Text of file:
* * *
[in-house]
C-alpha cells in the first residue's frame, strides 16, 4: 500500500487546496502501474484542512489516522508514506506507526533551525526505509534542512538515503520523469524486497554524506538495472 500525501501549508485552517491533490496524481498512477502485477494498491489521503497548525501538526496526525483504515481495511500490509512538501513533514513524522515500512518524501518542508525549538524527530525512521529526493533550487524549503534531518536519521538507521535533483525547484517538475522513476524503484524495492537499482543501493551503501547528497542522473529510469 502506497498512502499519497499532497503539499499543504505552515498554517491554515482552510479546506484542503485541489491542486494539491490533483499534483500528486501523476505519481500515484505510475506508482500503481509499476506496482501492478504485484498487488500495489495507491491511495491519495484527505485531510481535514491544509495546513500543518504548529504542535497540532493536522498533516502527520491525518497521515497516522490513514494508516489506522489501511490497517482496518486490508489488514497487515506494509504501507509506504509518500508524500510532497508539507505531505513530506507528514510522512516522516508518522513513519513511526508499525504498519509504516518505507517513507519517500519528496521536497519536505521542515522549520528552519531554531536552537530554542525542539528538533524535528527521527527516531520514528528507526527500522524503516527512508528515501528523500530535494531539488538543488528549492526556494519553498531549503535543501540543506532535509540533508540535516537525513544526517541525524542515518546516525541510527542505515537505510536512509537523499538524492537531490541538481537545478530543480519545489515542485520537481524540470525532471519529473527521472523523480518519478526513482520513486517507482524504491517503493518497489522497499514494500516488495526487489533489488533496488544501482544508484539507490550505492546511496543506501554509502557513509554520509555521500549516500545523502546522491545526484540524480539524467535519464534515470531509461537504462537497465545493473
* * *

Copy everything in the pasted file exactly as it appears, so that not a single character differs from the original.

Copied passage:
[in-house]
C-alpha cells in the first residue's frame, strides 16, 4: 500500500487546496502501474484542512489516522508514506506507526533551525526505509534542512538515503520523469524486497554524506538495472 500525501501549508485552517491533490496524481498512477502485477494498491489521503497548525501538526496526525483504515481495511500490509512538501513533514513524522515500512518524501518542508525549538524527530525512521529526493533550487524549503534531518536519521538507521535533483525547484517538475522513476524503484524495492537499482543501493551503501547528497542522473529510469 502506497498512502499519497499532497503539499499543504505552515498554517491554515482552510479546506484542503485541489491542486494539491490533483499534483500528486501523476505519481500515484505510475506508482500503481509499476506496482501492478504485484498487488500495489495507491491511495491519495484527505485531510481535514491544509495546513500543518504548529504542535497540532493536522498533516502527520491525518497521515497516522490513514494508516489506522489501511490497517482496518486490508489488514497487515506494509504501507509506504509518500508524500510532497508539507505531505513530506507528514510522512516522516508518522513513519513511526508499525504498519509504516518505507517513507519517500519528496521536497519536505521542515522549520528552519531554531536552537530554542525542539528538533524535528527521527527516531520514528528507526527500522524503516527512508528515501528523500530535494531539488538543488528549492526556494519553498531549503535543501540543506532535509540533508540535516537525513544526517541525524542515518546516525541510527542505515537505510536512509537523499538524492537531490541538481537545478530543480519545489515542485520537481524540470525532471519529473527521472523523480518519478526513482520513486517507482524504491517503493518497489522497499514494500516488495526487489533489488533496488544501482544508484539507490550505492546511496543506501554509502557513509554520509555521500549516500545523502546522491545526484540524480539524467535519464534515470531509461537504462537497465545493473